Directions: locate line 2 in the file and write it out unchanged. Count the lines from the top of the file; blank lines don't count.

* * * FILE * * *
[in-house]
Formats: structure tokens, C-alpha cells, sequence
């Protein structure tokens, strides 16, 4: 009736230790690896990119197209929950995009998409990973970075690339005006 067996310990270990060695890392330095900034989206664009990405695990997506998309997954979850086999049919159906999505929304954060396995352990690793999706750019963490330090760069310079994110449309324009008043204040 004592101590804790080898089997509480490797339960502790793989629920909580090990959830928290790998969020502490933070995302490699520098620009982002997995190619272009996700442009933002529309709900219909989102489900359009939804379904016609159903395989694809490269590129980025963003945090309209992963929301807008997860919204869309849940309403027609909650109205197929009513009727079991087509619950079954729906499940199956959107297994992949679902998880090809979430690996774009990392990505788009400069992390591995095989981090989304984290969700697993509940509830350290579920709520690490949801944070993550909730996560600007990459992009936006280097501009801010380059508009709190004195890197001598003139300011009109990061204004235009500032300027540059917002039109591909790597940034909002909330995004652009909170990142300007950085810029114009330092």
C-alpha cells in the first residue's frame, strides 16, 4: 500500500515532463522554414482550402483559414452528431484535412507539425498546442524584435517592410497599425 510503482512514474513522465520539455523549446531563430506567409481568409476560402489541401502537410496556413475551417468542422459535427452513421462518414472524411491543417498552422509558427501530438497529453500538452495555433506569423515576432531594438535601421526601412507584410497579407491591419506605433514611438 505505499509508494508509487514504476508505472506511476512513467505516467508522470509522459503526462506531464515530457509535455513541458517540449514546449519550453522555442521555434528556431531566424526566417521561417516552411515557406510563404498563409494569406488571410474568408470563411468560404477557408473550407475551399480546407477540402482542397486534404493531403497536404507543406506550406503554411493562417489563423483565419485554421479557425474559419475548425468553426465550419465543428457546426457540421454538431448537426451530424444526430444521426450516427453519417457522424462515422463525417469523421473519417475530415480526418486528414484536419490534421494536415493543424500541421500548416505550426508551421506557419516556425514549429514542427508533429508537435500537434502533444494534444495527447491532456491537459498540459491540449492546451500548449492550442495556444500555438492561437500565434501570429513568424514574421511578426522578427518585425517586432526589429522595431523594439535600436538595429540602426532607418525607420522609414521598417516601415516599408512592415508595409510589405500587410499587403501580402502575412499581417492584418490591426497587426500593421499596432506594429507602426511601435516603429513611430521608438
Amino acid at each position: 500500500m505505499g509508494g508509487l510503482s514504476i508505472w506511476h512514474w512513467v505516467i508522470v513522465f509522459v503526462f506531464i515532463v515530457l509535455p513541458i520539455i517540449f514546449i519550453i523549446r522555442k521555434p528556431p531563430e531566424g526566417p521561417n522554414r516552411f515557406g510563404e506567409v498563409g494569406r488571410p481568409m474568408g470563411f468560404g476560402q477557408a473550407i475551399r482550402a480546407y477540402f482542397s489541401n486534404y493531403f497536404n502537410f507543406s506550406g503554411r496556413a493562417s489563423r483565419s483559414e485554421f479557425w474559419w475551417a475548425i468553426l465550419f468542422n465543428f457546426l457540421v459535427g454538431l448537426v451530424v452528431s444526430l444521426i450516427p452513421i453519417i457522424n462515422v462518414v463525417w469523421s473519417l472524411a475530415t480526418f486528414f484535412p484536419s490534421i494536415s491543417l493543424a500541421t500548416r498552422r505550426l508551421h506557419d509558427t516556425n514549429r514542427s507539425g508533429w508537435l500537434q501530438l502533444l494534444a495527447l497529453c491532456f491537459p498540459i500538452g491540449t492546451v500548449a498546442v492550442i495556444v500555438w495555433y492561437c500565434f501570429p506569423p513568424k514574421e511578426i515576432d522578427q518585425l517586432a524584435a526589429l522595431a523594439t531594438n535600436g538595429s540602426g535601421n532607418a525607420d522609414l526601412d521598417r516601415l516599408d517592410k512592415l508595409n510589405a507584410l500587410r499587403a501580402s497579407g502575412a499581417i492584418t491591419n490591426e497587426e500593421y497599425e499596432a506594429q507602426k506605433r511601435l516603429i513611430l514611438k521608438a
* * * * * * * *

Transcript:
Formats: structure tokens, C-alpha cells, sequence